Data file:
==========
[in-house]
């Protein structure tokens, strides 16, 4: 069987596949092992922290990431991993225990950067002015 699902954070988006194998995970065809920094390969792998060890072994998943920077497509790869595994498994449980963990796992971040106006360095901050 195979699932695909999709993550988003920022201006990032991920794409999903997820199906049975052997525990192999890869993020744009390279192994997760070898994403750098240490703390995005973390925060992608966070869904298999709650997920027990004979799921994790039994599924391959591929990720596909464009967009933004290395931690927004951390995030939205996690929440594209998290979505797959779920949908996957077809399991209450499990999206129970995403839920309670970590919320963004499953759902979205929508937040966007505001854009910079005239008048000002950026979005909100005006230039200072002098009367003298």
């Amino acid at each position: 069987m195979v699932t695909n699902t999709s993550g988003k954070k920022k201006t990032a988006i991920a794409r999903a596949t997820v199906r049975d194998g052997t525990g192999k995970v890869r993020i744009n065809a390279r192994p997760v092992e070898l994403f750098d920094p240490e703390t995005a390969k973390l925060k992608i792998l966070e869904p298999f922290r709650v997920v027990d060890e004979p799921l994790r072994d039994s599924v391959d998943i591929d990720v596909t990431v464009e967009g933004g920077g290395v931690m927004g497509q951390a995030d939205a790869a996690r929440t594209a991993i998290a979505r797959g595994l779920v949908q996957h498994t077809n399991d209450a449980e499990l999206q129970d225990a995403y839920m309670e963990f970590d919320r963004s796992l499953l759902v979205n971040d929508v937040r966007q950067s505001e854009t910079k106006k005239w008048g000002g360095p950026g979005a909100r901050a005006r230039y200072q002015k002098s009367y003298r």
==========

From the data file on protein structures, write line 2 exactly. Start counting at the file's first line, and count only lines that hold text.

């Protein structure tokens, strides 16, 4: 069987596949092992922290990431991993225990950067002015 699902954070988006194998995970065809920094390969792998060890072994998943920077497509790869595994498994449980963990796992971040106006360095901050 195979699932695909999709993550988003920022201006990032991920794409999903997820199906049975052997525990192999890869993020744009390279192994997760070898994403750098240490703390995005973390925060992608966070869904298999709650997920027990004979799921994790039994599924391959591929990720596909464009967009933004290395931690927004951390995030939205996690929440594209998290979505797959779920949908996957077809399991209450499990999206129970995403839920309670970590919320963004499953759902979205929508937040966007505001854009910079005239008048000002950026979005909100005006230039200072002098009367003298």